When I sat down to write this story, I immediately remembered that I wanted to make a list of possible guests for my half-birthday dinner party… and began doing so. Yes, I was procrastinating writing a story about procrastination. According to Forbes contributor Kevin Kruse, people procrastinate because they “underestimate the power of present emotions versus future emotions.” If I imagine myself at 5 p.m. struggling to write an article knowing that I have to meet a friend for drinks at 6 p.m., I should envision my future self. Will I be stressed? Yes, of course. So to avoid that inevitable strain on future me, present me should immediately take to the keyboard and get writing. Kruse argues that “procrastination can be overcome” just this way: “by finding a way to connect to your future self, now.” In order to do so, he says, you have to change your perspective.
He cites a Psychological Science study in which participants were instructed to imagine they had a newborn baby. Half of the people were told they would have to pay for their child to go to college in 18 years. The other half were told they would have to pay for their child to go to college in 6570 days. This is the same amount of time, but the researchers wanted to know if the way they counted time influenced when they would start saving. They found that the parents who looked at it with a 6570-days perspective starting saving four times sooner than parents who had the 18-years perspective. In terms of my story, I should think about the afternoon in minutes, not hours. Three hours seems like plenty of time to write two stories, but it takes me about 60 minutes to do a story from start to finish. I have 180 minutes, 120 of which I need to spend writing. That doesn’t seem like very much time, so if you’ll excuse me, I have to start writing my next story.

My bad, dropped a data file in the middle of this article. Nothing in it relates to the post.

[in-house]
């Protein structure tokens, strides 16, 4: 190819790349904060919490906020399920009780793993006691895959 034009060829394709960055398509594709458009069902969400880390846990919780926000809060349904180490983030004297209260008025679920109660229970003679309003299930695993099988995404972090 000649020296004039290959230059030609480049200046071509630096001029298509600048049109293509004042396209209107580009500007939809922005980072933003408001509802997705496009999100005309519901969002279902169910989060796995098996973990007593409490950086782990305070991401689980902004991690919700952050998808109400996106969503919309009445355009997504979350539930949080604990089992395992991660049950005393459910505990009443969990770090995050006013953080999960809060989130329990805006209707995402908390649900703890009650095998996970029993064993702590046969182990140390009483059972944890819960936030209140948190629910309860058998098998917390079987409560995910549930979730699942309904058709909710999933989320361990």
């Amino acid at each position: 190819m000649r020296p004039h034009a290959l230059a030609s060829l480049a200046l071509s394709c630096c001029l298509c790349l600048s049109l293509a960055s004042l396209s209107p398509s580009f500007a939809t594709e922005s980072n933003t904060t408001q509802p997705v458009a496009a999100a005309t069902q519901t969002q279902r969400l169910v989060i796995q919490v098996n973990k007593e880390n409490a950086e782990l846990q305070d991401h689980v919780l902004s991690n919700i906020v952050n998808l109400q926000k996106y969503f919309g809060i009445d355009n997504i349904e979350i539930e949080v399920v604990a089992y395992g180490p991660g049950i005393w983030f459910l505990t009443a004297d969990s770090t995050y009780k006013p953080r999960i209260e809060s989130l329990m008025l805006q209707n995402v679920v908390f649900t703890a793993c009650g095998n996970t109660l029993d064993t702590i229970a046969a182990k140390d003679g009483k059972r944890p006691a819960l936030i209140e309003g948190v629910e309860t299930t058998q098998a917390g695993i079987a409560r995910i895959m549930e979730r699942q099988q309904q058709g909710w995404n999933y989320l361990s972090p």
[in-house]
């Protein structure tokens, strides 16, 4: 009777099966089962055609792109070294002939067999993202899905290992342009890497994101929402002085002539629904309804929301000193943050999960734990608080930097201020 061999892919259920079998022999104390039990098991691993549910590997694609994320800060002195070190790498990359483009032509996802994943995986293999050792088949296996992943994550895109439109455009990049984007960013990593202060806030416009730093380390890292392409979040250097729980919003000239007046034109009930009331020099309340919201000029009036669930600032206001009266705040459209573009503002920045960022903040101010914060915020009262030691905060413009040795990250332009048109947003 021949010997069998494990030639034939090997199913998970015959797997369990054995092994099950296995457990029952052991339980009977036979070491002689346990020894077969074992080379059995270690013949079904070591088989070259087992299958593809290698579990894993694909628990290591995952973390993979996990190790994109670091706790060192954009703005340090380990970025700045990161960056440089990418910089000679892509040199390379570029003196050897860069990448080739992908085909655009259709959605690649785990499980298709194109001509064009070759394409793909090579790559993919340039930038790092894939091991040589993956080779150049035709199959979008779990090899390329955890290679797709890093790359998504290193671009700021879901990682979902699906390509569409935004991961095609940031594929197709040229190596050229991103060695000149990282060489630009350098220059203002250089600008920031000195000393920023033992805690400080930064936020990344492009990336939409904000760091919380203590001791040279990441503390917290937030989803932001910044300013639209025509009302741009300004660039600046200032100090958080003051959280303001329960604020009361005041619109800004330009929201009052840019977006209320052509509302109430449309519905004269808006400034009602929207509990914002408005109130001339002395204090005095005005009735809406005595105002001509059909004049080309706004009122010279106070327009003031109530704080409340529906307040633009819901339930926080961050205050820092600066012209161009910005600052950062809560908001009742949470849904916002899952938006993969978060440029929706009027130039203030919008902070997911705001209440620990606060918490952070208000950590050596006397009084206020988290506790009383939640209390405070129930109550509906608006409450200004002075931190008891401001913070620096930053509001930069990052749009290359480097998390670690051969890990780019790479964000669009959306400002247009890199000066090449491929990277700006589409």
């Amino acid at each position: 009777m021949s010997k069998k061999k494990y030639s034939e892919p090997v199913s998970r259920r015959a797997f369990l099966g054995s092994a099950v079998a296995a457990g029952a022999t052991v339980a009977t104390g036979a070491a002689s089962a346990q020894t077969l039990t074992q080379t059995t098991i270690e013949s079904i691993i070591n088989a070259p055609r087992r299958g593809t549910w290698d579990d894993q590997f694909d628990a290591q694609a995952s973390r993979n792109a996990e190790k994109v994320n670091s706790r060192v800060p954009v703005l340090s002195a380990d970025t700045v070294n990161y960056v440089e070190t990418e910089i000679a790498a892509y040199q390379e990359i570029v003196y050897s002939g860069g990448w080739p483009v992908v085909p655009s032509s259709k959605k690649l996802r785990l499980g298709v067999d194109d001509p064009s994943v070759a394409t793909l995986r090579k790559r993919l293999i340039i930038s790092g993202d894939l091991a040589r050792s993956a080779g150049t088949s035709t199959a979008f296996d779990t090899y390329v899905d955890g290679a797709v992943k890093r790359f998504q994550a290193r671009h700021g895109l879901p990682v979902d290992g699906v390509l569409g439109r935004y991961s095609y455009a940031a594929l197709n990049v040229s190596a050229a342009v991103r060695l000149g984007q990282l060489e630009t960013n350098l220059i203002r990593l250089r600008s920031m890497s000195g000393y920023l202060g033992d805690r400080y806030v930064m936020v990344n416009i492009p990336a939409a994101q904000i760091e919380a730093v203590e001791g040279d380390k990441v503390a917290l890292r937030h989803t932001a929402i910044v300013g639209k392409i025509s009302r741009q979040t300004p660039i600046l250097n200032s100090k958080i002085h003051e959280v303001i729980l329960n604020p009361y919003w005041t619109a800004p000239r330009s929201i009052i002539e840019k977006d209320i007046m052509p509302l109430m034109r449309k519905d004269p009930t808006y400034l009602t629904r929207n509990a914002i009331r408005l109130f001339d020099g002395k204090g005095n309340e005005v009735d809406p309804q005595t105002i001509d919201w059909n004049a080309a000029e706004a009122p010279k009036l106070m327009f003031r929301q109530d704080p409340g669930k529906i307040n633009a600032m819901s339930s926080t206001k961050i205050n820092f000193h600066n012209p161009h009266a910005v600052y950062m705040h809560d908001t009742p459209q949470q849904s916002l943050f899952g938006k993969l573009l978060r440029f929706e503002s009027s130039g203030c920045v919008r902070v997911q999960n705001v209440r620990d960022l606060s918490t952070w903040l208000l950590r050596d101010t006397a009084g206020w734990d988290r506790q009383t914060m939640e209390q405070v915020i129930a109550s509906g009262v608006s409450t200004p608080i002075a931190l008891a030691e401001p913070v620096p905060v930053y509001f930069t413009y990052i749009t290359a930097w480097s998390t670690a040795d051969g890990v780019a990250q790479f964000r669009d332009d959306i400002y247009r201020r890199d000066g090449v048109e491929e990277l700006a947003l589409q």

To learn more ways to combat procrastination, read Eat That Frog.
What do you think of the idea of connecting your present self with your future self to stop procrastination?